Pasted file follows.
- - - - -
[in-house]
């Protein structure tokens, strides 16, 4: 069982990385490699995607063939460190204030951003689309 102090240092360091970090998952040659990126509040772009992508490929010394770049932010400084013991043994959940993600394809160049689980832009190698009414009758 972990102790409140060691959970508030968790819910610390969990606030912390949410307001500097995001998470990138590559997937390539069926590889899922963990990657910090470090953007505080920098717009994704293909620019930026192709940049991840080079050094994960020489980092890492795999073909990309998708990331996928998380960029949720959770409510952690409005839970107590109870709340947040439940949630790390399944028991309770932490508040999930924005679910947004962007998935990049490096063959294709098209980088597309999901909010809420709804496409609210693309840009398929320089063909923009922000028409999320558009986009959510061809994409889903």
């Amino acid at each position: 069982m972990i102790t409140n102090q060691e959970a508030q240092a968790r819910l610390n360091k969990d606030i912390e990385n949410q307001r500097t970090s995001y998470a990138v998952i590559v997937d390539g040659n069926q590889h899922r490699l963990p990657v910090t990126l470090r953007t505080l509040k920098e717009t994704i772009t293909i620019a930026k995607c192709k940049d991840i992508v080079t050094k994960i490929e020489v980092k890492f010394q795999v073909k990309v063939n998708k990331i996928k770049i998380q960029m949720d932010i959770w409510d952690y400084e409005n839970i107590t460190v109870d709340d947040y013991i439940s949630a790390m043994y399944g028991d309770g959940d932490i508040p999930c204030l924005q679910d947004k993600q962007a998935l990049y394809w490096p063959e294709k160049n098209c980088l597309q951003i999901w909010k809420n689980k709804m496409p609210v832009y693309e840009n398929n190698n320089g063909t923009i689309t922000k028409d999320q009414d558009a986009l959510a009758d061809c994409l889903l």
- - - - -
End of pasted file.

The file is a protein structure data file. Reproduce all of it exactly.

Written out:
[in-house]
């Protein structure tokens, strides 16, 4: 069982990385490699995607063939460190204030951003689309 102090240092360091970090998952040659990126509040772009992508490929010394770049932010400084013991043994959940993600394809160049689980832009190698009414009758 972990102790409140060691959970508030968790819910610390969990606030912390949410307001500097995001998470990138590559997937390539069926590889899922963990990657910090470090953007505080920098717009994704293909620019930026192709940049991840080079050094994960020489980092890492795999073909990309998708990331996928998380960029949720959770409510952690409005839970107590109870709340947040439940949630790390399944028991309770932490508040999930924005679910947004962007998935990049490096063959294709098209980088597309999901909010809420709804496409609210693309840009398929320089063909923009922000028409999320558009986009959510061809994409889903």
């Amino acid at each position: 069982m972990i102790t409140n102090q060691e959970a508030q240092a968790r819910l610390n360091k969990d606030i912390e990385n949410q307001r500097t970090s995001y998470a990138v998952i590559v997937d390539g040659n069926q590889h899922r490699l963990p990657v910090t990126l470090r953007t505080l509040k920098e717009t994704i772009t293909i620019a930026k995607c192709k940049d991840i992508v080079t050094k994960i490929e020489v980092k890492f010394q795999v073909k990309v063939n998708k990331i996928k770049i998380q960029m949720d932010i959770w409510d952690y400084e409005n839970i107590t460190v109870d709340d947040y013991i439940s949630a790390m043994y399944g028991d309770g959940d932490i508040p999930c204030l924005q679910d947004k993600q962007a998935l990049y394809w490096p063959e294709k160049n098209c980088l597309q951003i999901w909010k809420n689980k709804m496409p609210v832009y693309e840009n398929n190698n320089g063909t923009i689309t922000k028409d999320q009414d558009a986009l959510a009758d061809c994409l889903l």